Pre-eating

Via email at 3:53 p.m. yesterday, J writes:

When your blog is about food at an office where you do a lot of talking about food, you often get requests to blog about something you are talking about. I’m truthfully not sure if the people who make these requests are actually interested in the topic or if they just want me to shut up and go back to my desk.

Nevertheless…

I tend to pre-eat before business lunches and dinners. I do this because I’m a big eater and I don’t like to talk with my mouthful. If this is a lunch or dinner where I have to be “on,” that is either lead the conversation or make a presentation, I’m not going to get a lot of eating done. So I eat before I go.

There’s also the issue of I may not like the food being served. This was the case when I went to Nabu in Las Vegas with a couple of clients for my job at the time. Nabu was a nice restaurant (Ivanka Trump was sitting two tables away; no I didn’t get her phone number), but it serves sushi. I normally don’t like sushi, so I ate some nachos alone in my hotel room before we went out. Ironically, I actually enjoyed the sushi so I went home feeling quite full despite the fact that I had to do a lot of talking. It has basically ruined sushi for me since, as you might imagine, any restaurant that caters to a Trump has much higher quality food than my favorite Chinese buffet that serves all you can eat sushi, among other items, for $10.95.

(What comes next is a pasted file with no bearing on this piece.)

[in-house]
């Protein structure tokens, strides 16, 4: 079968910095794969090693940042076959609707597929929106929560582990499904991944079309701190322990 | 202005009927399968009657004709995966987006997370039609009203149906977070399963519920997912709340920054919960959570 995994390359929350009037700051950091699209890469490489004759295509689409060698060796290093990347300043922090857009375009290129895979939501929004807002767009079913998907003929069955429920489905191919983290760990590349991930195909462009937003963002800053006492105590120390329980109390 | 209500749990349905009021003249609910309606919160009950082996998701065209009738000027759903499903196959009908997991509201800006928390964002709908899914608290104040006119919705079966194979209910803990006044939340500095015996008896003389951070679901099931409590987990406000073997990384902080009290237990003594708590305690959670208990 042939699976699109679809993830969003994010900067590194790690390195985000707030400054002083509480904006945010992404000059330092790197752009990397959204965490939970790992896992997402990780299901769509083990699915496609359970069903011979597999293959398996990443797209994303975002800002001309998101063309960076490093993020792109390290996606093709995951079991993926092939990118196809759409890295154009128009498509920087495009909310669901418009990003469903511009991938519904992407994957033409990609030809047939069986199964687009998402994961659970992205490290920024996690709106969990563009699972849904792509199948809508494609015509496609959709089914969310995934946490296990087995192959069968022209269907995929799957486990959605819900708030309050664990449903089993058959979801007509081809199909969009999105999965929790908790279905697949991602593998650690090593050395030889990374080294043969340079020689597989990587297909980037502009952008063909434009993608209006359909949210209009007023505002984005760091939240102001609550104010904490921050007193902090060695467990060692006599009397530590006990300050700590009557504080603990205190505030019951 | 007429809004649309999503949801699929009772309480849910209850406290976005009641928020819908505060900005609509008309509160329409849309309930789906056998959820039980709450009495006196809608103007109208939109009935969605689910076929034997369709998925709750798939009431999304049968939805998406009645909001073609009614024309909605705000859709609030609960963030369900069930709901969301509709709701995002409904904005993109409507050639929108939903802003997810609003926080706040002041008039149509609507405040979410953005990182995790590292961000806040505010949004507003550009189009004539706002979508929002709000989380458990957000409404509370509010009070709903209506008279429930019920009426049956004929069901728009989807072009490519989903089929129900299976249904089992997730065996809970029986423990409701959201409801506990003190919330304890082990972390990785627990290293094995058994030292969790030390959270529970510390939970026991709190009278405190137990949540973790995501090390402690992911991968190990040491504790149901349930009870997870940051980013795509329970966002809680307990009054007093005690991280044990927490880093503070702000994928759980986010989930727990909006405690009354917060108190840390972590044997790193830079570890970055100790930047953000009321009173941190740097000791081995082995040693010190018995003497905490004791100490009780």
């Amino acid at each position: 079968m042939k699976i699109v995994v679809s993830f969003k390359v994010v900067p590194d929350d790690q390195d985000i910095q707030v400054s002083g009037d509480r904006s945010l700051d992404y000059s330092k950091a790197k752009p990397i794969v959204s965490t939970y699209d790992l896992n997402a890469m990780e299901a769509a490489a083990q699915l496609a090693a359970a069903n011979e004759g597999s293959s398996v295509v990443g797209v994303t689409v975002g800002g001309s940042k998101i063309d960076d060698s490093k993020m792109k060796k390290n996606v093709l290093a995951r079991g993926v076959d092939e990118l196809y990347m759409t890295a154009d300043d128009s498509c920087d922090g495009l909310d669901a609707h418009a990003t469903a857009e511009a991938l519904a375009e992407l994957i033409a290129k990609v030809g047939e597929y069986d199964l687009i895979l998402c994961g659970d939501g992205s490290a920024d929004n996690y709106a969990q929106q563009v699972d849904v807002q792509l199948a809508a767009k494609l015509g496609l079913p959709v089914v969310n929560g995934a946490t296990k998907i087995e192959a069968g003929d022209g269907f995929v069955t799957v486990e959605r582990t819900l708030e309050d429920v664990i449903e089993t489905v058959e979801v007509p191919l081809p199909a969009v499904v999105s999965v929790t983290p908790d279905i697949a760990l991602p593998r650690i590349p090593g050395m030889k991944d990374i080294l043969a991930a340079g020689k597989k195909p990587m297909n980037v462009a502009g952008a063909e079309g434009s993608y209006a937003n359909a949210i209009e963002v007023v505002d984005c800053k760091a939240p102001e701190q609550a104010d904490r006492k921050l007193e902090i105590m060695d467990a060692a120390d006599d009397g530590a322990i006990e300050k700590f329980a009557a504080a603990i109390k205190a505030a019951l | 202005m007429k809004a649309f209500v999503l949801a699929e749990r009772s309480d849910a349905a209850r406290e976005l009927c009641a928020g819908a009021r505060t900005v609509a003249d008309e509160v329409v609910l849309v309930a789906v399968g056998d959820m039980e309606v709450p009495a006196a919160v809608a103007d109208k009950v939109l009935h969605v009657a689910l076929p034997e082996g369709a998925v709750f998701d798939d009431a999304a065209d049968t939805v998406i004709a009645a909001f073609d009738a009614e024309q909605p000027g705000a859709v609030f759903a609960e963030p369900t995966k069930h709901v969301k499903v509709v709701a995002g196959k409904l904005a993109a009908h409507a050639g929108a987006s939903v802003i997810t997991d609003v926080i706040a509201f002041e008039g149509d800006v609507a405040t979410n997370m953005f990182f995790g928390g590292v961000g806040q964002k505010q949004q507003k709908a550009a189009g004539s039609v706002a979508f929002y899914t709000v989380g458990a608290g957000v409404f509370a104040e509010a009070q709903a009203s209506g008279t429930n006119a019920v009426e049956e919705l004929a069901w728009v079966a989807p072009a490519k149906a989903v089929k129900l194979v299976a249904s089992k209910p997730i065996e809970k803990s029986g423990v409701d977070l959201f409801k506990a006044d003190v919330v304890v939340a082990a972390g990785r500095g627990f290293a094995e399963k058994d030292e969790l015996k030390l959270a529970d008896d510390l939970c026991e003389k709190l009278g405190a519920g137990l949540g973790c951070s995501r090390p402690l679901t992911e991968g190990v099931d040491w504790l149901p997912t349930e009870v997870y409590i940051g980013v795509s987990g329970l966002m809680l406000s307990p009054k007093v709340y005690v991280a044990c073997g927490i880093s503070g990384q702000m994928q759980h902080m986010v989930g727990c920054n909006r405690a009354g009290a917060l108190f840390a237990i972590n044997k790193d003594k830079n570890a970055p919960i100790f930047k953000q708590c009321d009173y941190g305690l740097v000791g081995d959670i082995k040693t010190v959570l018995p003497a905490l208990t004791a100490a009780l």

Frankly, a lot of restaurants are not designed for eating. Some serve heavy hor dourves, which are nice, but always leave me wanting more, which is supposed to be the purpose of hour d vors. They are not supposed to be a meal.

Or Tapas. God help me but if I never see a Tapas restaurant again I’ll be just fine. Tapas is just a fancy word for expensive food on little plates and leaving hungry. There has to be a lot of sharing. Again, if I have to do a lot of talking, those who are less required to do talking will wind up taking my food. Or maybe they won’t, but they could, so the risk is there and so I pre-eat.

Ironically, food is our main social venue, but it also inhibits conversation. Seriously, notice it the next time you go out. Conversation will be lively until the food arrives at which point everyone will start eating. Then someone will make a funny comment about how we’re all hungry and the food must be good or something like that and then the conversation will start again, but it won’t be as lively as before because people will be alternating between food and conversation. If I don’t have to eat, I can still talk. So I eat before I go.

It’s actually a good idea. Try it sometime.

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One response to “Pre-eating

  1. Kudos to you for pre-eating – I think it is a brilliant idea! provides you with energy before the lunch meeting to building up your endurance and improve thinking AND you won’t look slobish shoving your face with all that unhealthy food you love so much in front of the higher-ups! 😉 And while food is a form of socializing, it does somewhat inhibit conversation. When you think about it – we celebrate almost all life events with food. The first thing most people ask when going to a wedding is where is the venue and whats on the menu. For all major holidays, the main questions are: where are we celebrating and what can we bring (food drink wise). When hosting parties, I feel obligated to bust out some snacks or appetizers in order to be a good host. So I say – keep up this habit of pre-eating in order to maintain full focus and conversation during a business luncheon, cause, to me, it makes sense!!! But make sure you don’t get stuffed during preeating so you can still partake in the lunch meeting with the group (you don’t want to look like an outcast !)

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